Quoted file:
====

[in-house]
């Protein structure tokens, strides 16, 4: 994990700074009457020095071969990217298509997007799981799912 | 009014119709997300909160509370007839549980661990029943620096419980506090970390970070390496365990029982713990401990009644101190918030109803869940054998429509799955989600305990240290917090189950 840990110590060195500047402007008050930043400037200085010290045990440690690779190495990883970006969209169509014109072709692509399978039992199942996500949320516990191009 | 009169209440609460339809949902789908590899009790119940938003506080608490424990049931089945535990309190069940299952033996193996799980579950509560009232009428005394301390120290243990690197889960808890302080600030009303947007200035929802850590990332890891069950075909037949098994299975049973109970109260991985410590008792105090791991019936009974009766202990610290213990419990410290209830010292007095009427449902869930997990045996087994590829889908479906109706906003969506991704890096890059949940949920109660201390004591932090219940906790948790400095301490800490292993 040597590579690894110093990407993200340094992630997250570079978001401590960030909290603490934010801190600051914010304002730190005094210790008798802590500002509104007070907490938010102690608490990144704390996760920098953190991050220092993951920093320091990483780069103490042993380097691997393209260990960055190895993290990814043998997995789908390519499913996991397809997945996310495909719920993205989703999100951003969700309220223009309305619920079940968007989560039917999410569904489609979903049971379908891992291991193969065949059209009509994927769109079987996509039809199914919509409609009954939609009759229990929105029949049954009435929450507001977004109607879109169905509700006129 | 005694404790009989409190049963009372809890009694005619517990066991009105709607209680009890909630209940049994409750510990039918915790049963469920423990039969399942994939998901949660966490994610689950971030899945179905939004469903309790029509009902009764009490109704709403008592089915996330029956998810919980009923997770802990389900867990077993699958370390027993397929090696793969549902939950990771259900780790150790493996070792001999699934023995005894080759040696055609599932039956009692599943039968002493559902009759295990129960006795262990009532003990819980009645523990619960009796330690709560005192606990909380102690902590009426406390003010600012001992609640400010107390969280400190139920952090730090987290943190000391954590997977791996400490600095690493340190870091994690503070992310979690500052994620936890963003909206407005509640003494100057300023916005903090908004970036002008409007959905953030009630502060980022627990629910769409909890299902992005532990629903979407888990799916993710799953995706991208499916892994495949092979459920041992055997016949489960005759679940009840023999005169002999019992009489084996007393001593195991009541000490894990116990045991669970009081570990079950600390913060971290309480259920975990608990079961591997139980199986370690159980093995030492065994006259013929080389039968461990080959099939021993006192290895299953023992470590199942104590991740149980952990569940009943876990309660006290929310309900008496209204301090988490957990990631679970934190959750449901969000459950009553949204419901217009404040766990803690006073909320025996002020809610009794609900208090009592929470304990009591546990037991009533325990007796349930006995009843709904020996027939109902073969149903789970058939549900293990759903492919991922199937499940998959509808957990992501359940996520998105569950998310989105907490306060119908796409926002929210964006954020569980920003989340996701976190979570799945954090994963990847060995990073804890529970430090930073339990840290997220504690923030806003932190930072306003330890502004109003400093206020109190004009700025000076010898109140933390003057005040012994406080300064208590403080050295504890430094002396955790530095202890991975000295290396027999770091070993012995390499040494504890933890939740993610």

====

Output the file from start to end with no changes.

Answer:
[in-house]
């Protein structure tokens, strides 16, 4: 994990700074009457020095071969990217298509997007799981799912 | 009014119709997300909160509370007839549980661990029943620096419980506090970390970070390496365990029982713990401990009644101190918030109803869940054998429509799955989600305990240290917090189950 840990110590060195500047402007008050930043400037200085010290045990440690690779190495990883970006969209169509014109072709692509399978039992199942996500949320516990191009 | 009169209440609460339809949902789908590899009790119940938003506080608490424990049931089945535990309190069940299952033996193996799980579950509560009232009428005394301390120290243990690197889960808890302080600030009303947007200035929802850590990332890891069950075909037949098994299975049973109970109260991985410590008792105090791991019936009974009766202990610290213990419990410290209830010292007095009427449902869930997990045996087994590829889908479906109706906003969506991704890096890059949940949920109660201390004591932090219940906790948790400095301490800490292993 040597590579690894110093990407993200340094992630997250570079978001401590960030909290603490934010801190600051914010304002730190005094210790008798802590500002509104007070907490938010102690608490990144704390996760920098953190991050220092993951920093320091990483780069103490042993380097691997393209260990960055190895993290990814043998997995789908390519499913996991397809997945996310495909719920993205989703999100951003969700309220223009309305619920079940968007989560039917999410569904489609979903049971379908891992291991193969065949059209009509994927769109079987996509039809199914919509409609009954939609009759229990929105029949049954009435929450507001977004109607879109169905509700006129 | 005694404790009989409190049963009372809890009694005619517990066991009105709607209680009890909630209940049994409750510990039918915790049963469920423990039969399942994939998901949660966490994610689950971030899945179905939004469903309790029509009902009764009490109704709403008592089915996330029956998810919980009923997770802990389900867990077993699958370390027993397929090696793969549902939950990771259900780790150790493996070792001999699934023995005894080759040696055609599932039956009692599943039968002493559902009759295990129960006795262990009532003990819980009645523990619960009796330690709560005192606990909380102690902590009426406390003010600012001992609640400010107390969280400190139920952090730090987290943190000391954590997977791996400490600095690493340190870091994690503070992310979690500052994620936890963003909206407005509640003494100057300023916005903090908004970036002008409007959905953030009630502060980022627990629910769409909890299902992005532990629903979407888990799916993710799953995706991208499916892994495949092979459920041992055997016949489960005759679940009840023999005169002999019992009489084996007393001593195991009541000490894990116990045991669970009081570990079950600390913060971290309480259920975990608990079961591997139980199986370690159980093995030492065994006259013929080389039968461990080959099939021993006192290895299953023992470590199942104590991740149980952990569940009943876990309660006290929310309900008496209204301090988490957990990631679970934190959750449901969000459950009553949204419901217009404040766990803690006073909320025996002020809610009794609900208090009592929470304990009591546990037991009533325990007796349930006995009843709904020996027939109902073969149903789970058939549900293990759903492919991922199937499940998959509808957990992501359940996520998105569950998310989105907490306060119908796409926002929210964006954020569980920003989340996701976190979570799945954090994963990847060995990073804890529970430090930073339990840290997220504690923030806003932190930072306003330890502004109003400093206020109190004009700025000076010898109140933390003057005040012994406080300064208590403080050295504890430094002396955790530095202890991975000295290396027999770091070993012995390499040494504890933890939740993610």